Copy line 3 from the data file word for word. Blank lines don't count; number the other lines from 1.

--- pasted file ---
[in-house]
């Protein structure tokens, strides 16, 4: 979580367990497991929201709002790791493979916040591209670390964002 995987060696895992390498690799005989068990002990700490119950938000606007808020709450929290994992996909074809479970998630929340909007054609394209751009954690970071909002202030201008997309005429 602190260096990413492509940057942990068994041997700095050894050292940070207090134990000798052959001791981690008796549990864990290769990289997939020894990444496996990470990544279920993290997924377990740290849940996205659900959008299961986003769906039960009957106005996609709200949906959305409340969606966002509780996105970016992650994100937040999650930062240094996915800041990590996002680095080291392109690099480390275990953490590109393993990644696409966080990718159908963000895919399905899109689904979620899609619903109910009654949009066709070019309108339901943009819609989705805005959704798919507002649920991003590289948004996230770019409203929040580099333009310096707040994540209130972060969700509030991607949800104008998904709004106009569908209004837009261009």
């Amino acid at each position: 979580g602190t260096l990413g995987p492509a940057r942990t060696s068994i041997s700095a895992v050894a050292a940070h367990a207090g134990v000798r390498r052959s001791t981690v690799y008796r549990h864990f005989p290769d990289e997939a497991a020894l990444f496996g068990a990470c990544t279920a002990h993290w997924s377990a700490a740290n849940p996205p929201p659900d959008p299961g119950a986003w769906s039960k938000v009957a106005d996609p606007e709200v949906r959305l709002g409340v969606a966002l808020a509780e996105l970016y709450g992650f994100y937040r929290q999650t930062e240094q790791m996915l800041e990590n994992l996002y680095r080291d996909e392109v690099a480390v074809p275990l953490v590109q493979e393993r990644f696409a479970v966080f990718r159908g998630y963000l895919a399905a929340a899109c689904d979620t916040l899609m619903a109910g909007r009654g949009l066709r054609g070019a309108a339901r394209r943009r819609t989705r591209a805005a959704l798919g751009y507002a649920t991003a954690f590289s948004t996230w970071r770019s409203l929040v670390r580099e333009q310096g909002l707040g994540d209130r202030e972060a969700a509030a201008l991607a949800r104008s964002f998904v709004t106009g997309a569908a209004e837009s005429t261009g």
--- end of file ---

């Amino acid at each position: 979580g602190t260096l990413g995987p492509a940057r942990t060696s068994i041997s700095a895992v050894a050292a940070h367990a207090g134990v000798r390498r052959s001791t981690v690799y008796r549990h864990f005989p290769d990289e997939a497991a020894l990444f496996g068990a990470c990544t279920a002990h993290w997924s377990a700490a740290n849940p996205p929201p659900d959008p299961g119950a986003w769906s039960k938000v009957a106005d996609p606007e709200v949906r959305l709002g409340v969606a966002l808020a509780e996105l970016y709450g992650f994100y937040r929290q999650t930062e240094q790791m996915l800041e990590n994992l996002y680095r080291d996909e392109v690099a480390v074809p275990l953490v590109q493979e393993r990644f696409a479970v966080f990718r159908g998630y963000l895919a399905a929340a899109c689904d979620t916040l899609m619903a109910g909007r009654g949009l066709r054609g070019a309108a339901r394209r943009r819609t989705r591209a805005a959704l798919g751009y507002a649920t991003a954690f590289s948004t996230w970071r770019s409203l929040v670390r580099e333009q310096g909002l707040g994540d209130r202030e972060a969700a509030a201008l991607a949800r104008s964002f998904v709004t106009g997309a569908a209004e837009s005429t261009g």